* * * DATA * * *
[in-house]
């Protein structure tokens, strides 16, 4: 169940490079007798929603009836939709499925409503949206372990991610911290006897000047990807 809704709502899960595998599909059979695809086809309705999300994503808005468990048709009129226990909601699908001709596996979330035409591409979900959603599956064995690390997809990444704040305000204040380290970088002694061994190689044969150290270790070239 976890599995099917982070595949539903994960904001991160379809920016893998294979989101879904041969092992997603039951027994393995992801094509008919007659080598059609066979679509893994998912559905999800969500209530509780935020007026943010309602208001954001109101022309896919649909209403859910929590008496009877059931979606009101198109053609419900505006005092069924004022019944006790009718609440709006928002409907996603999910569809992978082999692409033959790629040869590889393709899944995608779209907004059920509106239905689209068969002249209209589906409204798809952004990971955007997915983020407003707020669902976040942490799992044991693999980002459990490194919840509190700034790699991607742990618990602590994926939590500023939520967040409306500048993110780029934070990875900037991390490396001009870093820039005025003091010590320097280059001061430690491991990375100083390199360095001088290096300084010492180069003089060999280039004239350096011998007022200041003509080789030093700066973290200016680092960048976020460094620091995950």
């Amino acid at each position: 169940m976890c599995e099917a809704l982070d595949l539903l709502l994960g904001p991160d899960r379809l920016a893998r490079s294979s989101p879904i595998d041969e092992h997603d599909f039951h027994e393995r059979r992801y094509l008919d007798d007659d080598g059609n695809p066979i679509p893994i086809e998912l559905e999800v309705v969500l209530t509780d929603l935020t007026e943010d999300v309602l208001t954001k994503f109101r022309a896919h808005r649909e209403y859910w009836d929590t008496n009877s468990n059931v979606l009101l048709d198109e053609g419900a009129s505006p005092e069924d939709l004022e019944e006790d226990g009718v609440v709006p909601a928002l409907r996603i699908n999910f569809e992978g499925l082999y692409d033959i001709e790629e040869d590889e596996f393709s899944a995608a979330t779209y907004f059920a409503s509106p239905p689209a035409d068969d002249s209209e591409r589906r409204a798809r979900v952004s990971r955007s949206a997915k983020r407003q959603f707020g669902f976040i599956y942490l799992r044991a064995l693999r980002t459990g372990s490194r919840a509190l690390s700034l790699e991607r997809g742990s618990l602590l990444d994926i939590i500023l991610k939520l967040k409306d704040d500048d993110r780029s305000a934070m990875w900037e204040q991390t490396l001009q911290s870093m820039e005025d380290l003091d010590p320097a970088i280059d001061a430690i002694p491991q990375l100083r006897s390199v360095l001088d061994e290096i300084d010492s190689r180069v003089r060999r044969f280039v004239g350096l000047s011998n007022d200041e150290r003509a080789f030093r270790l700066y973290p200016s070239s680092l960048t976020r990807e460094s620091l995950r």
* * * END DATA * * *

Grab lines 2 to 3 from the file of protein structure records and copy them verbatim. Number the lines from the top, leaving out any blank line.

């Protein structure tokens, strides 16, 4: 169940490079007798929603009836939709499925409503949206372990991610911290006897000047990807 809704709502899960595998599909059979695809086809309705999300994503808005468990048709009129226990909601699908001709596996979330035409591409979900959603599956064995690390997809990444704040305000204040380290970088002694061994190689044969150290270790070239 976890599995099917982070595949539903994960904001991160379809920016893998294979989101879904041969092992997603039951027994393995992801094509008919007659080598059609066979679509893994998912559905999800969500209530509780935020007026943010309602208001954001109101022309896919649909209403859910929590008496009877059931979606009101198109053609419900505006005092069924004022019944006790009718609440709006928002409907996603999910569809992978082999692409033959790629040869590889393709899944995608779209907004059920509106239905689209068969002249209209589906409204798809952004990971955007997915983020407003707020669902976040942490799992044991693999980002459990490194919840509190700034790699991607742990618990602590994926939590500023939520967040409306500048993110780029934070990875900037991390490396001009870093820039005025003091010590320097280059001061430690491991990375100083390199360095001088290096300084010492180069003089060999280039004239350096011998007022200041003509080789030093700066973290200016680092960048976020460094620091995950």
């Amino acid at each position: 169940m976890c599995e099917a809704l982070d595949l539903l709502l994960g904001p991160d899960r379809l920016a893998r490079s294979s989101p879904i595998d041969e092992h997603d599909f039951h027994e393995r059979r992801y094509l008919d007798d007659d080598g059609n695809p066979i679509p893994i086809e998912l559905e999800v309705v969500l209530t509780d929603l935020t007026e943010d999300v309602l208001t954001k994503f109101r022309a896919h808005r649909e209403y859910w009836d929590t008496n009877s468990n059931v979606l009101l048709d198109e053609g419900a009129s505006p005092e069924d939709l004022e019944e006790d226990g009718v609440v709006p909601a928002l409907r996603i699908n999910f569809e992978g499925l082999y692409d033959i001709e790629e040869d590889e596996f393709s899944a995608a979330t779209y907004f059920a409503s509106p239905p689209a035409d068969d002249s209209e591409r589906r409204a798809r979900v952004s990971r955007s949206a997915k983020r407003q959603f707020g669902f976040i599956y942490l799992r044991a064995l693999r980002t459990g372990s490194r919840a509190l690390s700034l790699e991607r997809g742990s618990l602590l990444d994926i939590i500023l991610k939520l967040k409306d704040d500048d993110r780029s305000a934070m990875w900037e204040q991390t490396l001009q911290s870093m820039e005025d380290l003091d010590p320097a970088i280059d001061a430690i002694p491991q990375l100083r006897s390199v360095l001088d061994e290096i300084d010492s190689r180069v003089r060999r044969f280039v004239g350096l000047s011998n007022d200041e150290r003509a080789f030093r270790l700066y973290p200016s070239s680092l960048t976020r990807e460094s620091l995950r």